Intestinal bacteria may help determine whether we are lean or obese. New evidence indicates that gut bacteria alter the way we store fat, how we balance levels of glucose in the blood, and how we respond to hormones that make us feel hungry or full. How modern life screws up our gut and makes us fat and diabetic. What all of this research suggests is that healthy gut bacteria is crucial to maintaining normal weight and metabolism. Recent evidence suggests that the gut microbiota play a role in energy harvest, storage, and expenditure. The gut microbiota may also influence the development of conditions characterized by low-level inflammation, such as obesity and type 2 diabetes, through systemic exposure to bacterial lipopolysaccharide derived from the intestinal microbiota. This review will examine the role of the gut microbiota in energy harvest and fat storage, explore differences in the microbiota in obese and lean individuals, and evaluate potential mechanisms for modulating the gut microbiota to influence metabolic parameters in humans.
Bacteria in your gut may be the secret to a sexy stomach. Let’s consider how we’ve disrupted our gut flora, and the strength of evidence showing how we’ve transformed our once-thriving inner ecosystem into a polluted pond of fat-favoring microbes. Can’t seem to lose fat and keep it off? Have crazy cravings? It could be caused by a problem with your natural gut bacteria. Here’s why and how you can fix it.
If you didn’t already know, in the late 1970s, this country adopted a near universal fear of dietary fat, and ironically, it might be what’s behind the current obesity epidemic. An excess of bacteria in the gut can change the way the liver processes fat and could lead to the development of metabolic syndrome, according to health researchers. Mice fed a diet high in saturated fat show shifts in their gut microbes and develop obesity-related inflammation.
How Your Gut Bacteria Can Boost Your Weight Loss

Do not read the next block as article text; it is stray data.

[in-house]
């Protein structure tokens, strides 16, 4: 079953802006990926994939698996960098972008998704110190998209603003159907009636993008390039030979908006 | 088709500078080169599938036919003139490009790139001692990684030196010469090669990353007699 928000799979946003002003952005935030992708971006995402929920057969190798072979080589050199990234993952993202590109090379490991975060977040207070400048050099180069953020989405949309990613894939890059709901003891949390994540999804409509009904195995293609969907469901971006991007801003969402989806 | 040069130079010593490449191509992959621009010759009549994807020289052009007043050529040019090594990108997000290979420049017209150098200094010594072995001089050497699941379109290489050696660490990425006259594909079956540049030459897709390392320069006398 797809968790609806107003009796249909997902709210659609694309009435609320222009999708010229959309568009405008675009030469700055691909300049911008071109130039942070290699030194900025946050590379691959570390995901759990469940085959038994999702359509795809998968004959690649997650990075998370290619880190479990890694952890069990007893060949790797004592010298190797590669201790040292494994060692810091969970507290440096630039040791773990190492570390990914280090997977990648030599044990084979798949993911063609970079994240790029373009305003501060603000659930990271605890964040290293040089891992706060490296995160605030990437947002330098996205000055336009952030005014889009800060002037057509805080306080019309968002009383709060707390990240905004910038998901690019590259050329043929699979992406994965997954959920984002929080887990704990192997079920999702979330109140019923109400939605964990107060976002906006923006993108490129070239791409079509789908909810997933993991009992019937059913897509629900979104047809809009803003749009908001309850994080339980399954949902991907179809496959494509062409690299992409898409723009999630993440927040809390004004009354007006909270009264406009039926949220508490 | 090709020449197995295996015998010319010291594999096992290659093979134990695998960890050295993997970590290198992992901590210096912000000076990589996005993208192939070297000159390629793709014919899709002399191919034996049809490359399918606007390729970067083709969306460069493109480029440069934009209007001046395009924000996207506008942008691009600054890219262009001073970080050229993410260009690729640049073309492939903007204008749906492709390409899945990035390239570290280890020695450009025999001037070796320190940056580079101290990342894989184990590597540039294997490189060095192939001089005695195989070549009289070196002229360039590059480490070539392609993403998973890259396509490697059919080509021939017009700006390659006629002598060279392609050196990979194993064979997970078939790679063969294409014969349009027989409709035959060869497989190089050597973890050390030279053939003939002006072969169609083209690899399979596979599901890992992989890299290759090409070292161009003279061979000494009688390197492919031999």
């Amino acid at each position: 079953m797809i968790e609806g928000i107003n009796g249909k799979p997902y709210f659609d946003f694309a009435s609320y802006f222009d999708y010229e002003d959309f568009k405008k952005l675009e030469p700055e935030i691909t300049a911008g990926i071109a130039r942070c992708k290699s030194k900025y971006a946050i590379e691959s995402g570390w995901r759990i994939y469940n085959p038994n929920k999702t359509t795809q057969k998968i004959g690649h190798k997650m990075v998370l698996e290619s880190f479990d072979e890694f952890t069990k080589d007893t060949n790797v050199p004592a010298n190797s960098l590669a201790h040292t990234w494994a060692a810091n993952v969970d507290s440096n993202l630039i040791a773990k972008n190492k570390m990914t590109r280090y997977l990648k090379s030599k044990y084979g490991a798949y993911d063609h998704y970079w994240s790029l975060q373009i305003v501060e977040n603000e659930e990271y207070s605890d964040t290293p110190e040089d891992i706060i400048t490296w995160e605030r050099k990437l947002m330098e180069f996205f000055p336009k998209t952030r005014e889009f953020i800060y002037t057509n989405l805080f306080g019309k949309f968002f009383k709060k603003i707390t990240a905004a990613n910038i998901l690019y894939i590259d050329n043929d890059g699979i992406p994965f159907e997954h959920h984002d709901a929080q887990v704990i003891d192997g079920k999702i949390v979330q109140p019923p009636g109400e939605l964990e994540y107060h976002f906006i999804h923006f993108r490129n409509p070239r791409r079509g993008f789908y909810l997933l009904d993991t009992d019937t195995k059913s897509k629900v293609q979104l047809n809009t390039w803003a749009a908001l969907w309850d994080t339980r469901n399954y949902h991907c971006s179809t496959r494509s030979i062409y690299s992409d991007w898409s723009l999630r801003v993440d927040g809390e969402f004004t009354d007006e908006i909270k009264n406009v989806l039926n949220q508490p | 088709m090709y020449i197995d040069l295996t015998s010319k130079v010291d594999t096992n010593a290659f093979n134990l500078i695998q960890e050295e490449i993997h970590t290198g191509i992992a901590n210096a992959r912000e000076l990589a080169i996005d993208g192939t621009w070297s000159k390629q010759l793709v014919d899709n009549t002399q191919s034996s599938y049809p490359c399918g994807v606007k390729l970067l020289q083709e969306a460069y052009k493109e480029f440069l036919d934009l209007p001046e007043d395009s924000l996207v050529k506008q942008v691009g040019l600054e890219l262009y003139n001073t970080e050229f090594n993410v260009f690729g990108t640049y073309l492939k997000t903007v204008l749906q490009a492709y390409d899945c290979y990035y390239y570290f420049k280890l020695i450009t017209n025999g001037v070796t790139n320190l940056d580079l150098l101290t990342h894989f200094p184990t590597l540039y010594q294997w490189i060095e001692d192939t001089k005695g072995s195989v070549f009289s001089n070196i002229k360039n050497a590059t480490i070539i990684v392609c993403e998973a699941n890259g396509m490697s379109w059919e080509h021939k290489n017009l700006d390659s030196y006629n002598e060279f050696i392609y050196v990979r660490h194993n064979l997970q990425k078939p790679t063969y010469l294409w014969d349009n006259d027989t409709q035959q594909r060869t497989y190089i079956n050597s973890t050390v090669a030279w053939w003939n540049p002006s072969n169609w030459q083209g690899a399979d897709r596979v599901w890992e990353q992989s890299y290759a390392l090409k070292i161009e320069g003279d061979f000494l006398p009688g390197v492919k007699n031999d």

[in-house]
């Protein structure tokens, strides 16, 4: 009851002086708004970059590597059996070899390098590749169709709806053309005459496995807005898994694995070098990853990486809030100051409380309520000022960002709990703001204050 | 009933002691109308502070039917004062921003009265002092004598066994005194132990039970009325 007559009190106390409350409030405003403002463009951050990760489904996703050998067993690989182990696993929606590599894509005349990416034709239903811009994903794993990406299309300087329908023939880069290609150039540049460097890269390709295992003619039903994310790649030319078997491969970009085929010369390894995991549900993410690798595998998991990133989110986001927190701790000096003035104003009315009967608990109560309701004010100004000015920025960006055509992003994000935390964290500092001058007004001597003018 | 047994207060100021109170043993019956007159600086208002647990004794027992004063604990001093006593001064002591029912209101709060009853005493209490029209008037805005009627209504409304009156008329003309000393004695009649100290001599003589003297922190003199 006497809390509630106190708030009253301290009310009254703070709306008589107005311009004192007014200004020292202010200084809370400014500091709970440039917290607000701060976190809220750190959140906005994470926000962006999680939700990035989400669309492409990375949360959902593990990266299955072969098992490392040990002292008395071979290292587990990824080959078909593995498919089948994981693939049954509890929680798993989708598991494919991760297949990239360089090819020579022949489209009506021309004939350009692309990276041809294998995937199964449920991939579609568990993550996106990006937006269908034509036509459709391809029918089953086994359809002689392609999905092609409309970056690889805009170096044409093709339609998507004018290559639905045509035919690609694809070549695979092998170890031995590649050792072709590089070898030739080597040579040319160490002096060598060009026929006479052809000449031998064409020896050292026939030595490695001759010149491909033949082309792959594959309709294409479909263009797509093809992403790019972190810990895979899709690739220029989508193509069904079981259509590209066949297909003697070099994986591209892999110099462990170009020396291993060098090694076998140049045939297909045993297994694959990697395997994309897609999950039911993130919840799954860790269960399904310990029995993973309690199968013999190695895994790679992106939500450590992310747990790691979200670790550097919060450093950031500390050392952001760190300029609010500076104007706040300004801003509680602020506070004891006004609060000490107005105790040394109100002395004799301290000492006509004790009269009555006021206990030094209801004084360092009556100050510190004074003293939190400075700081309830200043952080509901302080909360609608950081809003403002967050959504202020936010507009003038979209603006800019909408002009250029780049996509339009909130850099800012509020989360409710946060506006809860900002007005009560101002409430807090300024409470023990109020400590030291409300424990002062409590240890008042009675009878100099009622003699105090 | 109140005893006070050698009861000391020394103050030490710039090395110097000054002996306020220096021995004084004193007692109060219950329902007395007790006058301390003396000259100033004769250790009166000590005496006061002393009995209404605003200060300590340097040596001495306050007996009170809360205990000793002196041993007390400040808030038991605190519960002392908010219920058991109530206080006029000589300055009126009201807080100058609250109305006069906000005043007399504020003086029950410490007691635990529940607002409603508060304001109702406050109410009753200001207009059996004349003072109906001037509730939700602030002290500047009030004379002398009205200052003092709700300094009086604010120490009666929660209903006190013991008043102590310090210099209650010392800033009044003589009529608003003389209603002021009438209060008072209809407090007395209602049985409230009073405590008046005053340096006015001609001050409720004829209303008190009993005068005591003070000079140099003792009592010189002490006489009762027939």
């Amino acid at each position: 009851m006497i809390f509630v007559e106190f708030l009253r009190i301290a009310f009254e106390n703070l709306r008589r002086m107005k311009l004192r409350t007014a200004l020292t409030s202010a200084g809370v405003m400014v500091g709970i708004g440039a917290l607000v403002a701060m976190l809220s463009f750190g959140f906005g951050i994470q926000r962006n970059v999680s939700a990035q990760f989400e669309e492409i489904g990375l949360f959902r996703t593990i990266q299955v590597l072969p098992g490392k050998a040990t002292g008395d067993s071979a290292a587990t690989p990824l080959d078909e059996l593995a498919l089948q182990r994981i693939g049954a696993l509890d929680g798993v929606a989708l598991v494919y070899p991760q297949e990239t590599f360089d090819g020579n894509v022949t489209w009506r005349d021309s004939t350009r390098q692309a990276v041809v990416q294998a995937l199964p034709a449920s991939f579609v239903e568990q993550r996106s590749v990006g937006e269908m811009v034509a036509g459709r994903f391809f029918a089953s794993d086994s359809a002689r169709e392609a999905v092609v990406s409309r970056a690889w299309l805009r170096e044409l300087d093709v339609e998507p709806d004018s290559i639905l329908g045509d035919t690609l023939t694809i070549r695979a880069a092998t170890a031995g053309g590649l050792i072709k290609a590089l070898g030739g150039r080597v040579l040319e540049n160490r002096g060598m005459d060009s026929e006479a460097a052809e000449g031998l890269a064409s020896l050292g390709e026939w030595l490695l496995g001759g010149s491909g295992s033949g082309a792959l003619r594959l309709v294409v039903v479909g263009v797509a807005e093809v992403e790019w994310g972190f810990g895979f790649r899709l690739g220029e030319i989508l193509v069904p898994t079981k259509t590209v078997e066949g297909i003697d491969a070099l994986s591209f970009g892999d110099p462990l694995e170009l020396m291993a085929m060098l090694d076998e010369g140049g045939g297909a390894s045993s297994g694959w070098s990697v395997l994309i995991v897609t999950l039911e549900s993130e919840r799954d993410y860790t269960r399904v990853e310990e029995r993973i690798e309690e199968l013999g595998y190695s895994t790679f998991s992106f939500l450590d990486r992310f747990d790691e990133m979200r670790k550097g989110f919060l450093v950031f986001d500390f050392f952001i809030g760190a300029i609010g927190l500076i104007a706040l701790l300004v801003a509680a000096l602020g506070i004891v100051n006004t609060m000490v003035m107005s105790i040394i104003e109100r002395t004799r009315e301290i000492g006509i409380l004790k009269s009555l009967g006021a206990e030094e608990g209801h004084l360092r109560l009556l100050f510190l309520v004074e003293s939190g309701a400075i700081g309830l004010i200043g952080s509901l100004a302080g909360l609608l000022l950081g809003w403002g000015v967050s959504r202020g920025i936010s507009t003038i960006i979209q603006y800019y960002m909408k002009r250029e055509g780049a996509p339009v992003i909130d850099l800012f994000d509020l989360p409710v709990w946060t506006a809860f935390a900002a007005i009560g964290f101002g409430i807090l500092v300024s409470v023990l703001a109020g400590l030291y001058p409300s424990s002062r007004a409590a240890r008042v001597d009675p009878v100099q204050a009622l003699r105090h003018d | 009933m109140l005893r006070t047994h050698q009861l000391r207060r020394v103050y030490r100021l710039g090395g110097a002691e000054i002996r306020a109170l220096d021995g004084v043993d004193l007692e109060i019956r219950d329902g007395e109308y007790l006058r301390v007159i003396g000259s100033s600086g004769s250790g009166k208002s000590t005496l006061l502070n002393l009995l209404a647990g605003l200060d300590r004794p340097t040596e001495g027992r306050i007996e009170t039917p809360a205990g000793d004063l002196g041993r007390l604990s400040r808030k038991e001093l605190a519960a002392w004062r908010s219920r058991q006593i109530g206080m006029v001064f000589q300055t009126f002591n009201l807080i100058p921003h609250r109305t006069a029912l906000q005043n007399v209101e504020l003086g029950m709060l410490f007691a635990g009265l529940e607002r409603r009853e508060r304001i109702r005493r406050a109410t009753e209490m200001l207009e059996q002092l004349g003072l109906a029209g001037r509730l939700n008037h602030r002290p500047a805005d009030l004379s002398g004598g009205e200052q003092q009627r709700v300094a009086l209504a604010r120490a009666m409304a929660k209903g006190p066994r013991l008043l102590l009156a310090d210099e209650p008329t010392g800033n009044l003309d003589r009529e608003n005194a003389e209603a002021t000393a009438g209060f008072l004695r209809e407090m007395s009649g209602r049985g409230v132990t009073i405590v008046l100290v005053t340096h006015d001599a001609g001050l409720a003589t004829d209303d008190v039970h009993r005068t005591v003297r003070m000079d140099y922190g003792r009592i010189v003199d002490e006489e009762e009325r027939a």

Obesity has long been blamed on laziness and lack of will power, but exciting new research shows the composition of your gut bacteria, which may have been set since birth, can play a deciding role in whether you’re thin or fat. 2) gut microbiota on a high-fat diet may convert dietary choline into hepatotoxic methylamines, reducing choline bioavailability of choline, which is necessary for the assembly and secretion of VLDLs and eventually promoting hepatic steatosis, IR, and lipoperoxidation (6). Recent work has shown that gut bacteria can initiate the inflammatory state of obesity and IR through the activity of lipopolysaccharide (LPS), a component of the gram-negative bacterial cell walls, which can trigger the inflammatory process by binding to the CD14 toll-like receptor-4 (TLR-4) complex at the surface of innate immune cells. Gut bacteria are totally dependent on what we eat for survival. If we eat a diet loaded with meat, fats and sugars, with little fiber, certain types of bacteria will take over and survive. Call it a hidden ally: The right germs just might be able to help fight fat. Different kinds of bacteria that live inside the gut can help spur obesity or protect against it, say scientists at Washington University in St. More MoJo coverage of bacteria and health:. We all carry a few pounds’ worth of microbes in our gut, a complex ecosystem collectively called the microbiota. Scientists do. A paper published today in the journal Cell Reports suggests that one secret to the bears’ success may lie in their gut bacteria. Researchers identified 34 different gut bacteria that may play a role in body fat and good cholesterol, affecting overall heart health. Did you know that your gut is interacting with bacteria every day to do more than help you digest food? The gut is so unique to every individual that scientists are only recently becoming more aware of the existence of a complex network of nerves that line our stomach and gut and is referred to as the second brain. High fat, low fiber diets are known triggers of inflammation and can increase the permeability of the intestines (3). Gut microbes from lean people helped prevent mice from becoming obese but only if the animals ate a healthy diet. On the high-fat diet, the lean mice’s bacteria weren’t able to colonize the obese mice, and the mice developed obesity.